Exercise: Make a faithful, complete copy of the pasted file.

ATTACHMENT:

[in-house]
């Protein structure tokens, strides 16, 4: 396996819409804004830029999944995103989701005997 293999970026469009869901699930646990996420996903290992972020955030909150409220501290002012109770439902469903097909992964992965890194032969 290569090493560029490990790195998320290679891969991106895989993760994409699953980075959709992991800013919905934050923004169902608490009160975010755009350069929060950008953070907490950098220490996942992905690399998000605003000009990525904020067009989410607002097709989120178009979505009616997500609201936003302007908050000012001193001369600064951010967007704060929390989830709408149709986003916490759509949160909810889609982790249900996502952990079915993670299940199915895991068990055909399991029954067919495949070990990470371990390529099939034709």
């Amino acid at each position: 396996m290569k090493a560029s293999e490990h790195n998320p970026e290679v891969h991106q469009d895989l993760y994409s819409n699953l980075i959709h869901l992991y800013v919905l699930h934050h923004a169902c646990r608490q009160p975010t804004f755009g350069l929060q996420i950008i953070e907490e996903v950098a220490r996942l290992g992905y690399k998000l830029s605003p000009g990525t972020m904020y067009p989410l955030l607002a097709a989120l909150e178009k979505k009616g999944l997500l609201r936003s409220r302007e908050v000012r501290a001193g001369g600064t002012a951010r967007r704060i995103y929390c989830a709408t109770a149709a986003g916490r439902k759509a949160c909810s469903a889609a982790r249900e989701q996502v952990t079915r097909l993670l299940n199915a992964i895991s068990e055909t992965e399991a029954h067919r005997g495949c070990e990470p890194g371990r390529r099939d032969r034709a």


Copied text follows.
[in-house]
């Protein structure tokens, strides 16, 4: 396996819409804004830029999944995103989701005997 293999970026469009869901699930646990996420996903290992972020955030909150409220501290002012109770439902469903097909992964992965890194032969 290569090493560029490990790195998320290679891969991106895989993760994409699953980075959709992991800013919905934050923004169902608490009160975010755009350069929060950008953070907490950098220490996942992905690399998000605003000009990525904020067009989410607002097709989120178009979505009616997500609201936003302007908050000012001193001369600064951010967007704060929390989830709408149709986003916490759509949160909810889609982790249900996502952990079915993670299940199915895991068990055909399991029954067919495949070990990470371990390529099939034709």
């Amino acid at each position: 396996m290569k090493a560029s293999e490990h790195n998320p970026e290679v891969h991106q469009d895989l993760y994409s819409n699953l980075i959709h869901l992991y800013v919905l699930h934050h923004a169902c646990r608490q009160p975010t804004f755009g350069l929060q996420i950008i953070e907490e996903v950098a220490r996942l290992g992905y690399k998000l830029s605003p000009g990525t972020m904020y067009p989410l955030l607002a097709a989120l909150e178009k979505k009616g999944l997500l609201r936003s409220r302007e908050v000012r501290a001193g001369g600064t002012a951010r967007r704060i995103y929390c989830a709408t109770a149709a986003g916490r439902k759509a949160c909810s469903a889609a982790r249900e989701q996502v952990t079915r097909l993670l299940n199915a992964i895991s068990e055909t992965e399991a029954h067919r005997g495949c070990e990470p890194g371990r390529r099939d032969r034709a």